RAE, the Regulatory Authority for Energy, has adopted, to great degree, proposals made by electricity suppliers intended to restrict supplier switching by consumers seeking to prevent payment of electricity-bill debt.
Following a first round of public consultation, the authority staged a supplementary round, publishing its resulting proposals for an end to such consumer switching practices.
RAE has proposed the imposition of upper limits on electricity-bill amounts owed by consumers, which, if exceeded, would prevent them from switching suppliers.
For low-voltage category household consumers, the upper limit proposed by RAE is 150 euros per four-month billing period. For businesses, also in the low-voltage category, the authority has proposed an upper limit of 200 euros per four-month billing period. A 1,000-euro upper limit on electricity bill amounts owed per four months has been proposed for medium-voltage consumers.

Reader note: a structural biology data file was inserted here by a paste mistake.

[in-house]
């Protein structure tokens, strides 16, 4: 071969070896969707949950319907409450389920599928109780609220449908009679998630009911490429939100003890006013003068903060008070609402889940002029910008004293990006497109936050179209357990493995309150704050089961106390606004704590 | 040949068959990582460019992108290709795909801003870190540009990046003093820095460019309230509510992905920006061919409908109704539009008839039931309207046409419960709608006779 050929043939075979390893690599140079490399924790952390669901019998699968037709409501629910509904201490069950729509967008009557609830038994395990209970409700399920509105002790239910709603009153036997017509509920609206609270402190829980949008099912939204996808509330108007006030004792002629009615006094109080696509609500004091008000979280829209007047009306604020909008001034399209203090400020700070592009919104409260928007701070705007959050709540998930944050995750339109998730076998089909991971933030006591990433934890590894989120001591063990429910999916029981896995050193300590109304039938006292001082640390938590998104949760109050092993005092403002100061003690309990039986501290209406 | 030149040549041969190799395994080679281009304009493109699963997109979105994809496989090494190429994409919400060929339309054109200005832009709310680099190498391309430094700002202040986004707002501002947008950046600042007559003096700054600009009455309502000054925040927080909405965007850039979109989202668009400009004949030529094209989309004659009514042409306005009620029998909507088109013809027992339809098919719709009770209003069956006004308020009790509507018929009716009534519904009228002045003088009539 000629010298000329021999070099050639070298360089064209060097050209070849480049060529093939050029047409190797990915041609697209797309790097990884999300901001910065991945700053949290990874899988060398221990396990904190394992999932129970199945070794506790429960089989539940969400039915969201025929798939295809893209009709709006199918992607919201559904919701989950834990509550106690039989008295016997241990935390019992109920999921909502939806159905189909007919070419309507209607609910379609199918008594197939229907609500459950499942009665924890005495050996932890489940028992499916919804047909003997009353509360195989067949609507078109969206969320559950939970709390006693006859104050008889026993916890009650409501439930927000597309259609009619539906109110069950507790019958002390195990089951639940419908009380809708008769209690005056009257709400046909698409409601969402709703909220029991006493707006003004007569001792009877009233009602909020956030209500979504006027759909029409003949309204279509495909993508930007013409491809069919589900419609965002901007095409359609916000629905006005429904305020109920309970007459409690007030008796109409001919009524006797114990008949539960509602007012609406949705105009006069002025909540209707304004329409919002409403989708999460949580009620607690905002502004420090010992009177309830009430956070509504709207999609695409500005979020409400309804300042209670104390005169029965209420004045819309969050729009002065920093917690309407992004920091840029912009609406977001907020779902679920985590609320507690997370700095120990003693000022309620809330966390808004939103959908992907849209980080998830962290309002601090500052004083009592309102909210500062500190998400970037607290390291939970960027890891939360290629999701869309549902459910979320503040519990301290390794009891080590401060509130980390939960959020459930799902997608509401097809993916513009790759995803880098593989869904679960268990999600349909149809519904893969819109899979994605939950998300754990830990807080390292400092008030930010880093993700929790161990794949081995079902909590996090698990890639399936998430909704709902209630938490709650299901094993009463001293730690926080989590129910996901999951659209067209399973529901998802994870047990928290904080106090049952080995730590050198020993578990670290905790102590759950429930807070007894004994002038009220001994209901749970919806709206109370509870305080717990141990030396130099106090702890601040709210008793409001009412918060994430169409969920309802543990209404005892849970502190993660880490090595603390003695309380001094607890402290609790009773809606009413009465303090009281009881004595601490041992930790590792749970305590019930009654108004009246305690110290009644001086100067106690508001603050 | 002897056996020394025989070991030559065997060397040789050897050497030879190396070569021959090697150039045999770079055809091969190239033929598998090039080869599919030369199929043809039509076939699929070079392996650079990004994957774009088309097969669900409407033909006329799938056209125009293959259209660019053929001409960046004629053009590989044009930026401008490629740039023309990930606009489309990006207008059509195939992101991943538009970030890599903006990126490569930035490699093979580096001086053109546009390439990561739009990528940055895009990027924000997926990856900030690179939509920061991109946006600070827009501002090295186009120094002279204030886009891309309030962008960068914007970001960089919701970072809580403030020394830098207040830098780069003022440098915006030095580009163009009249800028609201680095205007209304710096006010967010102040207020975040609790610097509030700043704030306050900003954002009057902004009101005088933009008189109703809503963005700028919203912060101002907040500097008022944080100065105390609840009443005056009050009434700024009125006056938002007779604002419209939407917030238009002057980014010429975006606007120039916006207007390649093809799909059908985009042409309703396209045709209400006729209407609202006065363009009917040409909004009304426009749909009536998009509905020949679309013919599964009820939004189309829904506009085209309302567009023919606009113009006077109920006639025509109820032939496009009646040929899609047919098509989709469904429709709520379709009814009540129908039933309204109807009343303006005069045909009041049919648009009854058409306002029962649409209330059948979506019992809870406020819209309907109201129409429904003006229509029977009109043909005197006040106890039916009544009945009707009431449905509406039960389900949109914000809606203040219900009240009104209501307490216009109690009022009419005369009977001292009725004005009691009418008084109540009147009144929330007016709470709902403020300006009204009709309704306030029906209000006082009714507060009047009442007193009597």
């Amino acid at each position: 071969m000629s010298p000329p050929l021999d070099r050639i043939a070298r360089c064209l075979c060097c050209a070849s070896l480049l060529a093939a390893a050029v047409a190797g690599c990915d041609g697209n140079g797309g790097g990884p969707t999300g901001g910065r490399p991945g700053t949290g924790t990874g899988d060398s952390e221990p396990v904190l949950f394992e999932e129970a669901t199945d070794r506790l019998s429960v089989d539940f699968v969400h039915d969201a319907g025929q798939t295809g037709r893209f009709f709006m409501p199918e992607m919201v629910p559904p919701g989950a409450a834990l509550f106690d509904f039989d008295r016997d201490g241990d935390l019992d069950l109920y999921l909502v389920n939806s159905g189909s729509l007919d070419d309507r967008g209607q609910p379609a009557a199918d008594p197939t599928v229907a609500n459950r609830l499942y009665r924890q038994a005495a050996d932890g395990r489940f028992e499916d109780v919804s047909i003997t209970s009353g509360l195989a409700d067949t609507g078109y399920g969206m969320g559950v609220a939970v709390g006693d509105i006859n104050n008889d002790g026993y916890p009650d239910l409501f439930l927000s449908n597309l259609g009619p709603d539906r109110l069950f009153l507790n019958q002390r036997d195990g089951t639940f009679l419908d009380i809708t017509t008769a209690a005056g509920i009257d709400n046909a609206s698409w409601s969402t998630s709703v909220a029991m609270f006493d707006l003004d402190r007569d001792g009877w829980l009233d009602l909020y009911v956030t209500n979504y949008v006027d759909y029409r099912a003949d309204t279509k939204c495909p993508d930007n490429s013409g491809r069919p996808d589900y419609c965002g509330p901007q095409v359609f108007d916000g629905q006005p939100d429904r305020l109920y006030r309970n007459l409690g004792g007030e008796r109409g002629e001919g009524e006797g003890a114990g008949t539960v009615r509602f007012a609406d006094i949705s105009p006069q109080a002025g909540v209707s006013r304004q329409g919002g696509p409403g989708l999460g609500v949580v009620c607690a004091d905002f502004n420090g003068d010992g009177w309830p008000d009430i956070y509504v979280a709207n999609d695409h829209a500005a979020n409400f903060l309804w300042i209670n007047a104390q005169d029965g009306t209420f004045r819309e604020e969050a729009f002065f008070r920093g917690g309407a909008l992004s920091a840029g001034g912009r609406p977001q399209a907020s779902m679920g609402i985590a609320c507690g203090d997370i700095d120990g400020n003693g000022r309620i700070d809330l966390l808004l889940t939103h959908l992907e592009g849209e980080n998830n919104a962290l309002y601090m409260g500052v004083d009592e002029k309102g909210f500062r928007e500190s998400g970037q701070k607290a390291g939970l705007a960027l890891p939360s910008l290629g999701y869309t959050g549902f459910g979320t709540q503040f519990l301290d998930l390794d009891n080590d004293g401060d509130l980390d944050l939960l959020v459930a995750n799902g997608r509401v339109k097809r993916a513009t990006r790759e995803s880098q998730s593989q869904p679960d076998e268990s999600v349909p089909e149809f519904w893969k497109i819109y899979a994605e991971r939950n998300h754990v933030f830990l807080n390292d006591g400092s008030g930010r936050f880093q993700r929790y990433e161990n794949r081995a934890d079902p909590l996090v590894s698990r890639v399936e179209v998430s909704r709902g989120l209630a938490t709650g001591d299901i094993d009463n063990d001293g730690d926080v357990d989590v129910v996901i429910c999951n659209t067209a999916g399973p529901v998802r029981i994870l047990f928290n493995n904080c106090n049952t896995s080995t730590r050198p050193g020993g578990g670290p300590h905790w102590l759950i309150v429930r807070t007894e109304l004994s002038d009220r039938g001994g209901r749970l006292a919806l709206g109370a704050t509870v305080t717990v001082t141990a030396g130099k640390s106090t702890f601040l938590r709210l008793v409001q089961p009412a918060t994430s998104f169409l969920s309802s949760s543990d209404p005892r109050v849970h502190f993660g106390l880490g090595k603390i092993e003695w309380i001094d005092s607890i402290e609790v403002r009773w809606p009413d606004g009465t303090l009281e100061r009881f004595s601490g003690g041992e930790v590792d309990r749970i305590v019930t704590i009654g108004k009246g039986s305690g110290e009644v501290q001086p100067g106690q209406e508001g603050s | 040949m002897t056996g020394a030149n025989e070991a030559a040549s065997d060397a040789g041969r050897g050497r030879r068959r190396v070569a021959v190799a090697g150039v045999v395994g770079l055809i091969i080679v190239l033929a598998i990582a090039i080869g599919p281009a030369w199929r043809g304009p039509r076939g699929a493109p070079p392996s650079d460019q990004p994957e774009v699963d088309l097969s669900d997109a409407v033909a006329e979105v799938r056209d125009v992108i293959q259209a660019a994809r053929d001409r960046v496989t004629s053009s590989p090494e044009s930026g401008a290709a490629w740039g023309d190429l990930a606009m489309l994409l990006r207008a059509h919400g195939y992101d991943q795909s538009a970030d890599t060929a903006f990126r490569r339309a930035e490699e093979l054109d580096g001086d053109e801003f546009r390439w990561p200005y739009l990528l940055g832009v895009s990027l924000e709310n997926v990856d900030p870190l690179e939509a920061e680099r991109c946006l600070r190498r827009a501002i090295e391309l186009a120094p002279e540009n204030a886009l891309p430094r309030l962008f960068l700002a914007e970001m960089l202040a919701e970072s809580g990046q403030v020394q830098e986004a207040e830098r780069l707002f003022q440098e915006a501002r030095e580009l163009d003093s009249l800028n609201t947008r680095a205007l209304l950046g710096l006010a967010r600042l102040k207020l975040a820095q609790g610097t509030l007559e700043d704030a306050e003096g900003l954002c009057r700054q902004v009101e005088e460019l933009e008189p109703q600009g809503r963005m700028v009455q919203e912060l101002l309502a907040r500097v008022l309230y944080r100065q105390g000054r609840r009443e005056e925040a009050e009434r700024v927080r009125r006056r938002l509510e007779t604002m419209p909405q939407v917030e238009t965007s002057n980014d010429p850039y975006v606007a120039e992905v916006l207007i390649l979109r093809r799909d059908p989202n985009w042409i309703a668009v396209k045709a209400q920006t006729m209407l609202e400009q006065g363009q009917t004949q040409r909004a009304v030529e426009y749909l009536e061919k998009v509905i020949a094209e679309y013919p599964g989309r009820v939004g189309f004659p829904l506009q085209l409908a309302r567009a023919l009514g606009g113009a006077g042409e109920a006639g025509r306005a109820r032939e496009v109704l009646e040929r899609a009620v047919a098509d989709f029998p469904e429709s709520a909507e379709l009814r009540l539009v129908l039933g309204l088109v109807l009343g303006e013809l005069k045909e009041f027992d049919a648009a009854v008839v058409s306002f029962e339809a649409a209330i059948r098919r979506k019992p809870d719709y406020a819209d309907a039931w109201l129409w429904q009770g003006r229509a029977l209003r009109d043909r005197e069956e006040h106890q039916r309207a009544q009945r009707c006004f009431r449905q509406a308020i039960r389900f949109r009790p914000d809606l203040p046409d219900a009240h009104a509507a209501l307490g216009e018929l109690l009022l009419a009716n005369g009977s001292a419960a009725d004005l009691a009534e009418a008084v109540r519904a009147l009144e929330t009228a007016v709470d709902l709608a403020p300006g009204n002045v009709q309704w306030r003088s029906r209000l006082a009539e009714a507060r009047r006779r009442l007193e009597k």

Consumers whose unpaid power bills exceed these upper limits would either need to settle their energy debt or commit to installment-based payback programs in order to switch supplier.
RAE has also proposed a debt-flagging system that would be collectively used by suppliers to blacklist consumers behind on electricity bills. The authority proposes a rating system that would grade consumers seeking to switch suppliers as “red” if near or over the aforementioned upper limits or “green” if energy debt settlement agreements have been reached.
Power supply cut measures have also been proposed by RAE for consumers owing electricity bill amounts.
The authority has proposed that these measures be implemented for a one-year period before being reassessed.